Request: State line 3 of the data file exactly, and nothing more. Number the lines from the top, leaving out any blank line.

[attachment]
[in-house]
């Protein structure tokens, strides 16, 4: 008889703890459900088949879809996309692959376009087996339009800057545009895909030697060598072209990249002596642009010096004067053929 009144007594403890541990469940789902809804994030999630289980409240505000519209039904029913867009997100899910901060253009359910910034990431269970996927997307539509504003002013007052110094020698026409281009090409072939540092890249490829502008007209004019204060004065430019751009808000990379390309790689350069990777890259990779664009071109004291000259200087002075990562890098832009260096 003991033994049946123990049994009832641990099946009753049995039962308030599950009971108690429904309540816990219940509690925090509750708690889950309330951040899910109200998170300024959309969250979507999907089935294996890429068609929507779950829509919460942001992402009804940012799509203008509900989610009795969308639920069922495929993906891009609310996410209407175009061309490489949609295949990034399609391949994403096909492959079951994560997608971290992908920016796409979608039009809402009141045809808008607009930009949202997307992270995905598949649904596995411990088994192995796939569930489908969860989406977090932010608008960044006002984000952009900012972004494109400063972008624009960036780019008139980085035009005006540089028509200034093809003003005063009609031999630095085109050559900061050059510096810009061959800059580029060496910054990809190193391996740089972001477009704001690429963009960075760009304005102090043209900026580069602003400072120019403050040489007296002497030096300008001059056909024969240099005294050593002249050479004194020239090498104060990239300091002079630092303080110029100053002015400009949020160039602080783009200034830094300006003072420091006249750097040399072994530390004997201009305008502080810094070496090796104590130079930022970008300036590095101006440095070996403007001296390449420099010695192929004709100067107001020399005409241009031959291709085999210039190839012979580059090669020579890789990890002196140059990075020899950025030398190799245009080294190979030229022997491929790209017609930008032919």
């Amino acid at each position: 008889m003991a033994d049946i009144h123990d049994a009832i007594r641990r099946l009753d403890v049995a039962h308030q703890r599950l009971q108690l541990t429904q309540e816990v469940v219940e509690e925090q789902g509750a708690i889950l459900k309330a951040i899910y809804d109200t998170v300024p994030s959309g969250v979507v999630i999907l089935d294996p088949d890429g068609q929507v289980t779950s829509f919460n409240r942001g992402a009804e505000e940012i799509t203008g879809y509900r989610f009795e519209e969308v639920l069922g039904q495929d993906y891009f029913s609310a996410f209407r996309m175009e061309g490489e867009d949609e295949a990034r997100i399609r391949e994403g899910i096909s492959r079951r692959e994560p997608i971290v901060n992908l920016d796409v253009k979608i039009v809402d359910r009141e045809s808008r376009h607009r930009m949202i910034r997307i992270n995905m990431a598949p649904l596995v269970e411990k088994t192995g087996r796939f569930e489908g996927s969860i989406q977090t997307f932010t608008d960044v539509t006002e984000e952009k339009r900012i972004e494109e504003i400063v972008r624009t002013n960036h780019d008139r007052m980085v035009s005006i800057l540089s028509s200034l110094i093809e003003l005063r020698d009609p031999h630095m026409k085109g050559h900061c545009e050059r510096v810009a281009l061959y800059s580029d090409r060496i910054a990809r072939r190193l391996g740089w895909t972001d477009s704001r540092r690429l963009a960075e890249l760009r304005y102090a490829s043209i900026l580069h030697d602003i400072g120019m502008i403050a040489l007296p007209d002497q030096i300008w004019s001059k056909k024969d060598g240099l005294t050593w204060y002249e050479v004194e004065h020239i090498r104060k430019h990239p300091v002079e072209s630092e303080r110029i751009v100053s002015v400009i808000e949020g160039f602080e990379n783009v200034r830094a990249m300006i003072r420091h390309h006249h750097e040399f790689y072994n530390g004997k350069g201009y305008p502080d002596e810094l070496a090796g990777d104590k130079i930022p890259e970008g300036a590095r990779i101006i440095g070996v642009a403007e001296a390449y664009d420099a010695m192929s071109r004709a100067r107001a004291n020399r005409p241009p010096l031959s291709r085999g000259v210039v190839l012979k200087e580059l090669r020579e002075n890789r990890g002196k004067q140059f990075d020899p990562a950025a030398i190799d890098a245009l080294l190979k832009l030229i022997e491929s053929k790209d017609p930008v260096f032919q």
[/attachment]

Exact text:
């Amino acid at each position: 008889m003991a033994d049946i009144h123990d049994a009832i007594r641990r099946l009753d403890v049995a039962h308030q703890r599950l009971q108690l541990t429904q309540e816990v469940v219940e509690e925090q789902g509750a708690i889950l459900k309330a951040i899910y809804d109200t998170v300024p994030s959309g969250v979507v999630i999907l089935d294996p088949d890429g068609q929507v289980t779950s829509f919460n409240r942001g992402a009804e505000e940012i799509t203008g879809y509900r989610f009795e519209e969308v639920l069922g039904q495929d993906y891009f029913s609310a996410f209407r996309m175009e061309g490489e867009d949609e295949a990034r997100i399609r391949e994403g899910i096909s492959r079951r692959e994560p997608i971290v901060n992908l920016d796409v253009k979608i039009v809402d359910r009141e045809s808008r376009h607009r930009m949202i910034r997307i992270n995905m990431a598949p649904l596995v269970e411990k088994t192995g087996r796939f569930e489908g996927s969860i989406q977090t997307f932010t608008d960044v539509t006002e984000e952009k339009r900012i972004e494109e504003i400063v972008r624009t002013n960036h780019d008139r007052m980085v035009s005006i800057l540089s028509s200034l110094i093809e003003l005063r020698d009609p031999h630095m026409k085109g050559h900061c545009e050059r510096v810009a281009l061959y800059s580029d090409r060496i910054a990809r072939r190193l391996g740089w895909t972001d477009s704001r540092r690429l963009a960075e890249l760009r304005y102090a490829s043209i900026l580069h030697d602003i400072g120019m502008i403050a040489l007296p007209d002497q030096i300008w004019s001059k056909k024969d060598g240099l005294t050593w204060y002249e050479v004194e004065h020239i090498r104060k430019h990239p300091v002079e072209s630092e303080r110029i751009v100053s002015v400009i808000e949020g160039f602080e990379n783009v200034r830094a990249m300006i003072r420091h390309h006249h750097e040399f790689y072994n530390g004997k350069g201009y305008p502080d002596e810094l070496a090796g990777d104590k130079i930022p890259e970008g300036a590095r990779i101006i440095g070996v642009a403007e001296a390449y664009d420099a010695m192929s071109r004709a100067r107001a004291n020399r005409p241009p010096l031959s291709r085999g000259v210039v190839l012979k200087e580059l090669r020579e002075n890789r990890g002196k004067q140059f990075d020899p990562a950025a030398i190799d890098a245009l080294l190979k832009l030229i022997e491929s053929k790209d017609p930008v260096f032919q």